born just like me — free of HIV. Every single one. Please, I am begging: Let us make this world an AIDS-free generation.” People wiped their eyes and looked at
one another and shook their heads, and they applauded. The opening session continued for another hour. Then the meeting was declared open, and over the next five days, it became clear just how well Florence and Ebube had captured the heart of the profoundly human and human- izing International AIDS Conference. The meeting hadn’t been held in the United
States since 1990, during the depths of the plague years, and in an interview with Convene a few weeks before, Tiffany Gilliard, head of the local secretariat for AIDS 2012, had said: “It is my hope that people who aren’t talking about HIV and AIDS will start to talk about it again. The stigma will be erased to some degree because this confer- ence [will have] been so widespread. The media will cover it from various angles, from human- interest stories to real science stories. I just hope people are talking about HIV and AIDS again, at the fevered pitch they were talking about it 20 years ago.” Just by sharing their story, Florence and Ebube demonstrated why they must.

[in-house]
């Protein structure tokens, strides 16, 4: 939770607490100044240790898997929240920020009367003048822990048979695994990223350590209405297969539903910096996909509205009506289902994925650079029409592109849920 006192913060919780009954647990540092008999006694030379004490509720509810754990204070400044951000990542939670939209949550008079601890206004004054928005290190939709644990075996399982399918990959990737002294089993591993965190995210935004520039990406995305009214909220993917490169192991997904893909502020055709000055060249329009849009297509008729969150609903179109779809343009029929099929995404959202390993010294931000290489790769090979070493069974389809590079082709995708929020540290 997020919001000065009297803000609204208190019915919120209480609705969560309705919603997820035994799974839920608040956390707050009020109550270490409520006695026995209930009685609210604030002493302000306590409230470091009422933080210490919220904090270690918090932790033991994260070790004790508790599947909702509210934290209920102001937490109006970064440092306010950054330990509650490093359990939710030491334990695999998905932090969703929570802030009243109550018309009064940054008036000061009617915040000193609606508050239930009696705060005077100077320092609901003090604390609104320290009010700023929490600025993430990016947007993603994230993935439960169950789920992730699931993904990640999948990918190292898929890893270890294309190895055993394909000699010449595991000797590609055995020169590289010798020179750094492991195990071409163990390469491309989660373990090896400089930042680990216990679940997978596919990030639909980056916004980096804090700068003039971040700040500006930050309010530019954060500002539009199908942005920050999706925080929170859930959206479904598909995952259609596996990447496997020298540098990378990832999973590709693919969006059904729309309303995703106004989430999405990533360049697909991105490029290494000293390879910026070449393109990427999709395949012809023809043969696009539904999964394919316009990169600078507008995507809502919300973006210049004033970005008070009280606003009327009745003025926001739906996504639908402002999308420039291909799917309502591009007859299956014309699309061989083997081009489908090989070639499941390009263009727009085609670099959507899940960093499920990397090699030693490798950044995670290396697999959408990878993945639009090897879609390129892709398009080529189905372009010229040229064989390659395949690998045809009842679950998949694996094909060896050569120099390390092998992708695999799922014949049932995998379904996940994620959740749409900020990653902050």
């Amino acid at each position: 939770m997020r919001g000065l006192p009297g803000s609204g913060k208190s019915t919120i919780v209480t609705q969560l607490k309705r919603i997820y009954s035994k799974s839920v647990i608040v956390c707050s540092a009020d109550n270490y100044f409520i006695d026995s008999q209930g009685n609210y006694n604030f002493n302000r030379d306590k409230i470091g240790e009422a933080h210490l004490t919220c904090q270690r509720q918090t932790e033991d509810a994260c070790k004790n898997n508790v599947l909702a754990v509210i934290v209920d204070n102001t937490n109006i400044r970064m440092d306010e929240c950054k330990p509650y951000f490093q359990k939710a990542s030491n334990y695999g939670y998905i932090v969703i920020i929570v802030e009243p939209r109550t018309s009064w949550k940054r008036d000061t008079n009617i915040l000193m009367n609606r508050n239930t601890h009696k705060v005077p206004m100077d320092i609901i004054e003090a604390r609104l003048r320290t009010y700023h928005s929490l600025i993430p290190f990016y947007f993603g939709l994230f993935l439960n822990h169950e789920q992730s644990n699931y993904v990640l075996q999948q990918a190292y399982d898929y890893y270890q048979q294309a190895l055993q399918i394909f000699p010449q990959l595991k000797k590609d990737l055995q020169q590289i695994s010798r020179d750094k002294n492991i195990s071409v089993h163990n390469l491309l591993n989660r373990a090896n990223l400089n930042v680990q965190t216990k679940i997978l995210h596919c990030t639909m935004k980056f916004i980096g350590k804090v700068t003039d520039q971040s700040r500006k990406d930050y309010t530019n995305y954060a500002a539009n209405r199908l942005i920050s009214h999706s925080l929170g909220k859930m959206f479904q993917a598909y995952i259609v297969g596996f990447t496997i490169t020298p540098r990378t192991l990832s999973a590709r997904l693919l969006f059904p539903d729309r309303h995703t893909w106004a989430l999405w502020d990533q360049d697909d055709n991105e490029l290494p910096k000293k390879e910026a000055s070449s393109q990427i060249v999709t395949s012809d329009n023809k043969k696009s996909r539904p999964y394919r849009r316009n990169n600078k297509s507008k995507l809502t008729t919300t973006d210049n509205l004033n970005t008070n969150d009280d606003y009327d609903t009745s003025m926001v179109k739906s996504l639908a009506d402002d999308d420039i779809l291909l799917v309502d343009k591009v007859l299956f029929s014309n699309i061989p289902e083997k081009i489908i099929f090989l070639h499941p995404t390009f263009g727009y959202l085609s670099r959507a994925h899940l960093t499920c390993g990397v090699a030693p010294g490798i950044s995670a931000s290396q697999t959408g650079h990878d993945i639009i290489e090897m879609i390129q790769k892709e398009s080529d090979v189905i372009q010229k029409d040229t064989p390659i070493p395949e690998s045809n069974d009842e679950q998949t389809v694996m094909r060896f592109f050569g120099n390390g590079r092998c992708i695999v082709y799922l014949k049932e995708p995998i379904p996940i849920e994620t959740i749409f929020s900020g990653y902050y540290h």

here is a very simple reason why the AIDS conference hadn’t met in the United States for 22 years: The International AIDS
Society (IAS), which organizes the biannual meet- ing, had forbidden it. In 1987, the United States enacted a ban on HIV-positive foreign visitors, and five years later, IAS decided that the conference would no longer be held in any country with such a policy. The last International AIDS Conference held in the United States was in San Francisco in 1990, and while the last two decades have seen AIDS transformed from an unstoppable scourge to a somewhat manageable epidemic, at least in the developed world, it’s happened without the par- ticipation of the world’s most popular destination for international association meetings. But in October 2009, the Obama administra-
Generations HIV- free Ebube Francais Taylor and her HIV-positive mother, Florence Uche Ignatius, at AIDS 2012’s opening.
tion overturned the ban on HIV-positive visitors — finishing a process begun a year earlier by the Bush administration — and barely a month later, it was announced that AIDS 2012 would be coming not just to the United States but to Washington, D.C., which in addition to being the nation’s capital claims its highest rate of HIV infection. “While